Lanterns and Lyrics Event
“You are loved, you are worthy of life and there is always someone available and ready to listen or help, all you need to do is ask.”- Amanda Michael
Jason Chapman, Staff Writer
There was a swift breeze in the air as the sky was turning a bright orange just like a burning flame. A setting sun was in plain view but the fire for the opening up of a conversation that is seldom spoken aloud was just getting started.
Students gathered on the front steps of the Student Union for the Active Minds Lanterns & Lyrics event that brought the conversation of suicide to campus. The event was part of National Suicide Prevention Week.
Students who attended this event made it their mission to end the stigma and taboo surrounding the topic of suicide. There were students present that wanted to hear people who were just like them talk and tell them of their experiences with depression, suicide and the loss of self care.
Zariah Robinson, a Marine Biology major, said on the topic of how she feels about the event, “I come every year, it’s very important to me. It makes you feel closer to everyone else when you come out here and helps you realize that people go through the same things you do.”
The President of Active Minds Kera Molton started off explaining the purpose of the event, “The basis of Lanterns & Lyrics is to have different kinds of performances ranging from singing or poetry or rap or just speaking about experiences you’ve had with suicide or mental health.”
Mental health on college campuses and around the country is a big problem.
“We’re trying to call attention to suicide and mental health and get it talked about on campus. This isn’t something that’s normally talked about. So we’re just trying to be that club that’s out there trying to get the word spread, get the knowledge out there for people that may not know,” said Molton.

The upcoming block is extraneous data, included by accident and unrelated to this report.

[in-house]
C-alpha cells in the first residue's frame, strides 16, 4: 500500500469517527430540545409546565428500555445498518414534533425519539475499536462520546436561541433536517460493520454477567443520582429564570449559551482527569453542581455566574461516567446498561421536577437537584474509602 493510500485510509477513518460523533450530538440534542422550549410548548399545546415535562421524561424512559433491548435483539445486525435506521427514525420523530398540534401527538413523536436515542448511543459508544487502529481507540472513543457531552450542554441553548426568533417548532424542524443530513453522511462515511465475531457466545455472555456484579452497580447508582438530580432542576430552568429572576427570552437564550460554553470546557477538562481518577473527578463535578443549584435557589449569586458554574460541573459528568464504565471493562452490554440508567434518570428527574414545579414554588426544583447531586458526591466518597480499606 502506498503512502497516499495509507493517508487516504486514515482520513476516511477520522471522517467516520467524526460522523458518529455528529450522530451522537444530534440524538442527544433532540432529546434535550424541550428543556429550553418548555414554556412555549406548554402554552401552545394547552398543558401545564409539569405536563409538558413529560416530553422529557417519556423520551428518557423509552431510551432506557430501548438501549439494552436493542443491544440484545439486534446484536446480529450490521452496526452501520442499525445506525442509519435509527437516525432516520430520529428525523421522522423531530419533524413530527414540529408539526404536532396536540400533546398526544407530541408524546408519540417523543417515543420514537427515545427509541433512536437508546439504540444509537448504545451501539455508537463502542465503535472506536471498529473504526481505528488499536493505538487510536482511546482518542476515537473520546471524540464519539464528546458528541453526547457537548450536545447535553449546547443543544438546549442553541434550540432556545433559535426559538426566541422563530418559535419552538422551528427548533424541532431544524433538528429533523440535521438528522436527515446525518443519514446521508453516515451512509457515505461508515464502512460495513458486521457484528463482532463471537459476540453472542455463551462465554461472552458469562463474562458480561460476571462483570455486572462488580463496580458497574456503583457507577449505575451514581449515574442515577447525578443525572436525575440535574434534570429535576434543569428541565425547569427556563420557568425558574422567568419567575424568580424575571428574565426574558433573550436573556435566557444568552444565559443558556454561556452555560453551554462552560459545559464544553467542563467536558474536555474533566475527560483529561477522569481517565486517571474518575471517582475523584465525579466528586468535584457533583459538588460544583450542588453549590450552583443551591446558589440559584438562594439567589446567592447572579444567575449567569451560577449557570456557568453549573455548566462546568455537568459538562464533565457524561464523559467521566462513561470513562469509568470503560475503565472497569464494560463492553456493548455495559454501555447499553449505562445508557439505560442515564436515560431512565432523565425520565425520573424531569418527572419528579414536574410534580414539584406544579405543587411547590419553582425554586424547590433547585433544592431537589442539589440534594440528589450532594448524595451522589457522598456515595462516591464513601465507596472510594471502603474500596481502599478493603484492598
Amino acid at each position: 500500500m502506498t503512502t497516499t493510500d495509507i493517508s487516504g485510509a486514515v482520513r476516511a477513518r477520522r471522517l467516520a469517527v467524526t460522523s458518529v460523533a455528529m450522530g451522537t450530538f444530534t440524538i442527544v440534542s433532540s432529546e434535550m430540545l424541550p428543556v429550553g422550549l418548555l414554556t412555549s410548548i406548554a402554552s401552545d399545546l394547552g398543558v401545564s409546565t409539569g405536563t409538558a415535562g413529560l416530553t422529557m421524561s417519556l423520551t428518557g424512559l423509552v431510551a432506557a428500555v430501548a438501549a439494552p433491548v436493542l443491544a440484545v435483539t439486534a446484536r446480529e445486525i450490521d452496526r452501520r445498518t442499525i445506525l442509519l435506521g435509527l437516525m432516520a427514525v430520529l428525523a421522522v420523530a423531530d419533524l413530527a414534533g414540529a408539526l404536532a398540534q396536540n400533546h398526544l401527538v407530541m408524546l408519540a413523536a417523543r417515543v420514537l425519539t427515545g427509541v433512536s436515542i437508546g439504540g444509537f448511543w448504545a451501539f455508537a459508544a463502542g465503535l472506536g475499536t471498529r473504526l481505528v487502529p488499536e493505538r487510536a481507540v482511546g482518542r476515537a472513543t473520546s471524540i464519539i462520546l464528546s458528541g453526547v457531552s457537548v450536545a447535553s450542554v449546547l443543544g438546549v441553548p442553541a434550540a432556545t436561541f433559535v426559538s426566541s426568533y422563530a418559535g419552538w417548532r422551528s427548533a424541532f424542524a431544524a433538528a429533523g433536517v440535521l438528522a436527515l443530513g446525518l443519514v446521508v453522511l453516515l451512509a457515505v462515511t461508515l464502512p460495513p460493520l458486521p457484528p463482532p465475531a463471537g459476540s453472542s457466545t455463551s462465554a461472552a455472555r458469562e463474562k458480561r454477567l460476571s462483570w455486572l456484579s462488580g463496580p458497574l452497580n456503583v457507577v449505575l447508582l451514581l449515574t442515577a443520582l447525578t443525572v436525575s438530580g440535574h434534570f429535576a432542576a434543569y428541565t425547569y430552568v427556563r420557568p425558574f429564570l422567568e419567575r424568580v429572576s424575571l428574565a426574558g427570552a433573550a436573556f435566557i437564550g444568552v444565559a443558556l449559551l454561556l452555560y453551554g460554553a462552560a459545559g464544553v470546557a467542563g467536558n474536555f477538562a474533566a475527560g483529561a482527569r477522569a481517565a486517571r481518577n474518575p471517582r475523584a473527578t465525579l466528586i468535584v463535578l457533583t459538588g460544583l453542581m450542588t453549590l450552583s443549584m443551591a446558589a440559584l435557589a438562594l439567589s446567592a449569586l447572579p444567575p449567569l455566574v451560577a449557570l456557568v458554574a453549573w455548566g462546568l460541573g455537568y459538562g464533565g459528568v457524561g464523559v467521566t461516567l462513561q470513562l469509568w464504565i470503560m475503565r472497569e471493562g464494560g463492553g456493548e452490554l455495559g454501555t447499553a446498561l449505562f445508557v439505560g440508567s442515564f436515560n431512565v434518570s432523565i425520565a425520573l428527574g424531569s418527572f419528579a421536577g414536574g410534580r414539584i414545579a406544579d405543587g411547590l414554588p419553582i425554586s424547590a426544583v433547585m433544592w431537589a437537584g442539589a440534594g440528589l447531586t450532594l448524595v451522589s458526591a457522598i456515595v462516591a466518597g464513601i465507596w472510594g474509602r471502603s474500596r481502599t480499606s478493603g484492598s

Active Minds is an organization on campus that is trying to crush the stigmatization of the conversation about mental health. Much of what you see about mental health in today’s world is often times misportrayed or not spoken aloud in daily life at all. This event and the people who started it were looking to bring these issues to light.
“Our mission is to educate to advocate and to spread knowledge to those who may not know something,” said Molton.
Many people suffer from mental disorders on college campuses. The pressure and need to succeed can ruin a student’s psyche and mind state. According to the Center for Disease Control and Prevention [CDC], “There is one death by suicide every 11 minutes in the United States.”
After her opening statements Molton went on to introduce the guest speaker Amanda Michael to the audience.
Michael got up in front of the audience and shared a story. The story revolved around a man with whom she fell in love with and soon married. Tears began to well up in Michael’s eyes as she revealed more of her experience.
Michael and her husband bought a house, got a dog.
“He was handsome and kind, sweet and generous. He was tall and broad. With the most beautiful hands I’ve ever seen. He was romantic and surprised me often with flowers, cards, bubble baths and always held my hand when we were out to dinner or shopping,” said Michael.